The person who killed Colten Boushie was not found guilty of any crime and will receive $200K from a GoFundMe campaign. Now we hear that the person who was charged with killing Tina Fontaine has been found not guilty.
According to the CBC, after the verdict was announced, Kevin Hart, regional chief of the Assembly of First Nations, said, "The CFS [Manitoba Child and Family Services] system has definitely failed Tina Fontaine, the Winnipeg Police Service has failed Tina Fontaine. Canadian society failed Tina Fontaine."
The same article by the CBC reported that Jerry Daniels, grand chief of the Southern Chiefs' Organization, said, "every single member of this country and this province is responsible for what's happening here today, and you have to stand up and take part in making reconciliation a reality. It is about all of us."
On Friday’s march in Winnipeg in support of justice for Tina Fontaine, the same calls were echoed as marchers walked for love, peace and change. Marches took place throughout the country from the February 23 to 25. Here is a great post by Brent Patterson from the Council of Canadians with links to all of them.
This toolkit blog is about the efforts being made to address the system which failed Tina and so many others. Reach out to support these efforts and let us know about efforts we have missed at [email protected].
Child and Family Services (CFS): Of the 10,714 children in care in Manitoba, 89 per cent are Indigenous, according CFS. The CFS admits to not meeting the needs of children in care and, in 2017, Manitoba Child and Family Service proposed reforms to the system which has met with criticism from the federal government and First Nations leaders. The Indigenous child welfare agreement between federal and provincial governments remains stalled, as of February 2018. Child advocates like Cindy Blackstock are saying that the federal government is guilty of forging a crisis in Indigenous foster care.
The Assembly of Manitoba Chiefs officially opened the Manitoba First Nations Family Advocate Office (FNFAO) on June 1, 2015. The office opened in ceremony, where the office was gifted the name "Abinoojiyak Bigiiwewag" which translates to "our children are coming home." According to the CBC Manitoba, the Sagkeeng First Nation, Tina Fontaine’s home community, "is taking part in a pilot project called Circle of Care where instead of having children apprehended by CFS, resources are offered to help the family stay together. If protection is needed, members of the extended family are encouraged to take the children in."
There are efforts being made in the community. Keep an eye on what the government is proposing in terms of child and family services reforms and look to groups like FNFAO to see what First Nations communities want.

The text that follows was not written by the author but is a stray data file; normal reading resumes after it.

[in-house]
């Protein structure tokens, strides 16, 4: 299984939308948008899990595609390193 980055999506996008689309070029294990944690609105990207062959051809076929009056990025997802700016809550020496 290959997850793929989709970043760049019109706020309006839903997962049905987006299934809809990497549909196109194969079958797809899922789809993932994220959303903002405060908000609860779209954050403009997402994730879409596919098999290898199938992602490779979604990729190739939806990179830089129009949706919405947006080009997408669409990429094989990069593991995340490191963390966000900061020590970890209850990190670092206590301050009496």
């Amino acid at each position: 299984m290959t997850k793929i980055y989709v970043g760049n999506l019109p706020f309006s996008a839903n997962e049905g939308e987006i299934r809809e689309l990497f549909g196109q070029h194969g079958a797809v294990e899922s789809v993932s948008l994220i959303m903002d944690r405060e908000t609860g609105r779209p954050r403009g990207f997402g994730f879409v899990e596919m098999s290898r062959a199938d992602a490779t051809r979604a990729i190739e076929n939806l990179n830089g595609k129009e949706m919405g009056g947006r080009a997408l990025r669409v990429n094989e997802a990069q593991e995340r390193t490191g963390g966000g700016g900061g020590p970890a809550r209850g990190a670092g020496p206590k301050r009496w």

Justice system: Twenty-seven years ago, after two high-profile murders in Manitoba, Senator Murray Sinclair served as commissioner for an inquiry called the Aboriginal Justice Inquiry of Manitoba. The recommendations made in 1991 included jury selection and representation and policing recommendations, many of which were not adopted. Senator Sinclair is going to Ottawa to ask that the government take a new look at these recommendations as part of their promise to reform the Criminal Code and the justice system.
Meanwhile the Missing and Murdered Indigenous Women hearings continue in communities across Canada. Here is the report from the hearing in the Sagkeeng First Nation.
However, as the unresolved case of Tina Fontaine shows, there is much to be done before Canada is able to deliver justice for Indigenous women and systems which support communites.
Like this article? Please chip in to keep stories like these coming.
Thank you for reading this story…
More people are reading rabble.ca than ever and unlike many news organizations, we have never put up a paywall – at rabble we’ve always believed in making our reporting and analysis free to all, while striving to make it sustainable as well. Media isn’t free to produce. rabble’s total budget is likely less than what big corporate media spend on photocopying (we kid you not!) and we do not have any major foundation, sponsor or angel investor. Our main supporters are people and organizations -- like you. This is why we need your help. You are what keep us sustainable.
rabble.ca has staked its existence on you. We live or die on community support -- your support! We get hundreds of thousands of visitors and we believe in them. We believe in you. We believe people will put in what they can for the greater good. We call that sustainable.
So what is the easy answer for us? Depend on a community of visitors who care passionately about media that amplifies the voices of people struggling for change and justice. It really is that simple. When the people who visit rabble care enough to contribute a bit then it works for everyone.
And so we’re asking you if you could make a donation, right now, to help us carry forward on our mission. Make a donation today.